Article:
Home News ‘Lying with Statistics’ – Is 95% Effectiveness Good Enough?

‘Lying with Statistics’ – Is 95% Effectiveness Good Enough?

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The Savage Nation (quoting NCBI.NLM.NIH.gov):

NOTE – The Savage Nation takes no official position on the value of a vaccine. It’s a decision every person must make for him or herself. But we hope this article will help clarify one aspect of covid vaccine claims.

The vaccine makers (Pfizer, Moderna, Astrozenica) want us to know that their covid vaccines are “95% effective.” That sounds great, but what does it actually mean? 95% of what? Let’s grant that the overall population is safer with a vaccine. But what about me? Am *I* safer with the vaccine?

How do scientists and experts report risk to the population? Well consider the national weather service.

WEATHER

When they tell us there’s a “30% chance of rain”, they mean that 30% of a city’s area will get rain. They assume that you, as a resident of the city, have a 30% chance of being in that area. This is not true of course, because different areas have different densities of people. But the weather service gets away with it because it’s “good enough”. No one complains.

But when it comes to vaccines, is “good enough” good enough?

COVID VACCINE

An official Pfizer Vaccine Trial report says that it started with 43,500 volunteers and divided them into two groups randomly. It followed all the correct protocols for double-blind placebo-controlled trials. It was careful to exclude individuals who might bias the results. Basically it was a study performed to the highest standards. Here is what it found:

  • VACCINE: Of 21,750 people who got the vaccine, 8 later caught covid. That is a 0.04% chance for any given individual (8 divided by 21,750). Very small!
  • NO VACCINE: Of 21,750 people who got the placebo, 162 later caught covid. That is 0.7% chance for a given individual. Also very small!
  • The study reports no deaths in either group.

Where does “95% effective” come from? They get that number by calculating the percent of people who got covid from each vaccine group, based on the total number who got it, which was 170 people. So 162 is 95% of 170, and 8 is 5% of 170.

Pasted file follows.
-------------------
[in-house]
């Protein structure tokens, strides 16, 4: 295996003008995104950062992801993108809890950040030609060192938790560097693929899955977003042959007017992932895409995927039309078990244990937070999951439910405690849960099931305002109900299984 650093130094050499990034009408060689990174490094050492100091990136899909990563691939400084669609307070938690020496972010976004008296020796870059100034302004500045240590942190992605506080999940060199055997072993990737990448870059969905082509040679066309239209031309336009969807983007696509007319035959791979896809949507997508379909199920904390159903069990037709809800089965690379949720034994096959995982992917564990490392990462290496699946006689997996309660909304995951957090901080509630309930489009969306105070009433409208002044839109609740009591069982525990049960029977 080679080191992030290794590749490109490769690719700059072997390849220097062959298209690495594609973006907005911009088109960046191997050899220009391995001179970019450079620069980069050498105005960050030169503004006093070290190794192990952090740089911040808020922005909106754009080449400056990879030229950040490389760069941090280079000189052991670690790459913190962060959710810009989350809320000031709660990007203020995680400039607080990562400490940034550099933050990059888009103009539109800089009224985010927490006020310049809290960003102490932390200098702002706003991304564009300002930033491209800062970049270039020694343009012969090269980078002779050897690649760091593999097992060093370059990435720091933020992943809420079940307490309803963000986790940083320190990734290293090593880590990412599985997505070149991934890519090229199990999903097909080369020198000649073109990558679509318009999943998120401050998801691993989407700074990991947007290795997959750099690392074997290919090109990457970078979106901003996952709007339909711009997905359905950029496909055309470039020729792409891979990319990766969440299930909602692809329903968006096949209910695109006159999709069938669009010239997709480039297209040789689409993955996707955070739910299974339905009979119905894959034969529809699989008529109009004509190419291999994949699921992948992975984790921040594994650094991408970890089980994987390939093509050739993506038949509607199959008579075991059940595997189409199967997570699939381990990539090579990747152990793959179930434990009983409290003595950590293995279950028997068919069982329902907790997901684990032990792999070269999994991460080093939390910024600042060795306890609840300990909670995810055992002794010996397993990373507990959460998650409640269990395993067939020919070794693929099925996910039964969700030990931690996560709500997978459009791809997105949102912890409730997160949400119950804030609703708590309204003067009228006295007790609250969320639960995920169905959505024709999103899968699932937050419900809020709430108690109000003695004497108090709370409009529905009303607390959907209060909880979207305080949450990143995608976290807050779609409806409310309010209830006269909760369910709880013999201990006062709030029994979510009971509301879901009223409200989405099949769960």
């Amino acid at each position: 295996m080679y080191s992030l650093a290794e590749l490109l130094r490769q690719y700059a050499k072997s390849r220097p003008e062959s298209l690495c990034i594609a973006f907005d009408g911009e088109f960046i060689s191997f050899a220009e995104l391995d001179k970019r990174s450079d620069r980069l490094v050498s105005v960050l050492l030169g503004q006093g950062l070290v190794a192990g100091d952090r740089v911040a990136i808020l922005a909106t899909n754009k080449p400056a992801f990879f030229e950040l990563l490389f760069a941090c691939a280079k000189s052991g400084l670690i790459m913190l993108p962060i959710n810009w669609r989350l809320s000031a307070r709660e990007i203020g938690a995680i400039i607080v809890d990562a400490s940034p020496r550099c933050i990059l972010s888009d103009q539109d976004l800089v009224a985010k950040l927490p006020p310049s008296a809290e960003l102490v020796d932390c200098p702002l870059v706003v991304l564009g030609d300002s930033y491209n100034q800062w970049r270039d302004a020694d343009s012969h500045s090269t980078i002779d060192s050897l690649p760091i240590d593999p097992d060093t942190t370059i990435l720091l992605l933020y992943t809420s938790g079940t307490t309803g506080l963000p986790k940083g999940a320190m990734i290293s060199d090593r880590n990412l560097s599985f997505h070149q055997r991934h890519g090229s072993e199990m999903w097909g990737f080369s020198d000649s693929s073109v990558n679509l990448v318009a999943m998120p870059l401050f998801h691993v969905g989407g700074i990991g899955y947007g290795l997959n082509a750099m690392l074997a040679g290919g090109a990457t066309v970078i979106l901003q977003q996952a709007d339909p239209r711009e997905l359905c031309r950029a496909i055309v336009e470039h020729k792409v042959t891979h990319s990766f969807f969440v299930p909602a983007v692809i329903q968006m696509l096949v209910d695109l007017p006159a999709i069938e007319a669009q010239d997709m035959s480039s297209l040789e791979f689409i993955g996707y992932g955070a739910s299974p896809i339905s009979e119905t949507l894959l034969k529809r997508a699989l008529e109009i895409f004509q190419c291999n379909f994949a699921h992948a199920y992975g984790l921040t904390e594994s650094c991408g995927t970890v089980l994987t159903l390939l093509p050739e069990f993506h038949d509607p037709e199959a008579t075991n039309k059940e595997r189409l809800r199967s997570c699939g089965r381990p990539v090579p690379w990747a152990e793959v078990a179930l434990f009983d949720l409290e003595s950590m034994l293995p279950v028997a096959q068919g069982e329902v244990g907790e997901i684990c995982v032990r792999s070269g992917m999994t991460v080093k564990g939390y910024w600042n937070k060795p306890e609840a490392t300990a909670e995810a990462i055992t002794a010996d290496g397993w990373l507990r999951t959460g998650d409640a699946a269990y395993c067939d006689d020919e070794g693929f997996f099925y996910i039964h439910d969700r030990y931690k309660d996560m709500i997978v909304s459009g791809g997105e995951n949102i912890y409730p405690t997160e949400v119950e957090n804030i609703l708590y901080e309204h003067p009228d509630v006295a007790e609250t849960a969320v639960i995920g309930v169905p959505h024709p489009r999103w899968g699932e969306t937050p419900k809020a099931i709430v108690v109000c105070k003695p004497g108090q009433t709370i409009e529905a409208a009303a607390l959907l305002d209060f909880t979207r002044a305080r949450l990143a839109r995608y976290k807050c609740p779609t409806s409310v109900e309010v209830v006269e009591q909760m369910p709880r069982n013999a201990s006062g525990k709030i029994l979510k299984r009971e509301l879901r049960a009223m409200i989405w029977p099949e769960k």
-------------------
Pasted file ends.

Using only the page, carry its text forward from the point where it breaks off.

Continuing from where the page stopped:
To summarize, looking just at those who caught covid, 5% had the vaccine and 95% didn’t have it. But this ignores the fact that for the overwhelming majority of people in the study (43,330) the vaccine made no difference. They didn’t catch covid whether vaccinated or not!

PUBLIC HEALTH PERSPECTIVE

A public health official will likely be pleased with this result. To them it means if you vaccinated everyone in the world then the overall sickness rate would be vanishingly small. Big victory!

THE INDIVIDUAL PERSPECTIVE

But what if you are an individual trying to decide whether to take the vaccine or not? Very different story!

  • Your risk of getting covid WITHOUT the vaccine is 0.7%. That is 17 times higher than your chance of getting covid WITH the vaccine (0.04%). BUT IT’S STILL A VERY SMALL NUMBER!
  • Put another way, 17 times a tiny number is still a tiny number. And this was just catching covid, not dying from it. Nobody in this study of 43,500 people died from covid.
  • Many other risks in life are much higher than 0.7%, including risks for cancer, heart disease, and various kinds of accidents.

The problem with using statistics and percentages in communicating about risk — and why statistics has gotten a bad name — is that there are many ways to compute a percentage and most of us in our daily lives don’t have time to sit down and puzzle it out.

NOTE – The Savage Nation takes no official position on the value of a vaccine. It’s a decision every person must make for him or herself. But we hope this article has helped clarify one aspect of covid vaccine claims.

More at NCBI.NLM.NIH.gov

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